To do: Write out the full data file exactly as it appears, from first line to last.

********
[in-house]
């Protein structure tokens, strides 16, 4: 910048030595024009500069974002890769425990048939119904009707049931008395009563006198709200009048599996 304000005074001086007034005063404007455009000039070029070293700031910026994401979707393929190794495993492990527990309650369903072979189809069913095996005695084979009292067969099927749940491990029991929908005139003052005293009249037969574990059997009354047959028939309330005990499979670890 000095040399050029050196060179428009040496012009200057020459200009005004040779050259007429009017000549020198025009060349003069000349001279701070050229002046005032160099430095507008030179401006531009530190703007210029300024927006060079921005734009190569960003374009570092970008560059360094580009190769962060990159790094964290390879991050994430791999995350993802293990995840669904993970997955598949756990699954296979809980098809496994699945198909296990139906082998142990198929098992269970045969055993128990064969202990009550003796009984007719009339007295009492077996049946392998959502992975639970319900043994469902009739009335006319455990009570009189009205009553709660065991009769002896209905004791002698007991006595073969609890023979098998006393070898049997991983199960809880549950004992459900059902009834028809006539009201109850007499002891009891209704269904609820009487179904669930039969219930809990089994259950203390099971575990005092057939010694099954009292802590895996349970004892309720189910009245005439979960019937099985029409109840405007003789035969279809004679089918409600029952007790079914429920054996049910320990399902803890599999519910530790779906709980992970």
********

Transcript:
[in-house]
């Protein structure tokens, strides 16, 4: 910048030595024009500069974002890769425990048939119904009707049931008395009563006198709200009048599996 304000005074001086007034005063404007455009000039070029070293700031910026994401979707393929190794495993492990527990309650369903072979189809069913095996005695084979009292067969099927749940491990029991929908005139003052005293009249037969574990059997009354047959028939309330005990499979670890 000095040399050029050196060179428009040496012009200057020459200009005004040779050259007429009017000549020198025009060349003069000349001279701070050229002046005032160099430095507008030179401006531009530190703007210029300024927006060079921005734009190569960003374009570092970008560059360094580009190769962060990159790094964290390879991050994430791999995350993802293990995840669904993970997955598949756990699954296979809980098809496994699945198909296990139906082998142990198929098992269970045969055993128990064969202990009550003796009984007719009339007295009492077996049946392998959502992975639970319900043994469902009739009335006319455990009570009189009205009553709660065991009769002896209905004791002698007991006595073969609890023979098998006393070898049997991983199960809880549950004992459900059902009834028809006539009201109850007499002891009891209704269904609820009487179904669930039969219930809990089994259950203390099971575990005092057939010694099954009292802590895996349970004892309720189910009245005439979960019937099985029409109840405007003789035969279809004679089918409600029952007790079914429920054996049910320990399902803890599999519910530790779906709980992970």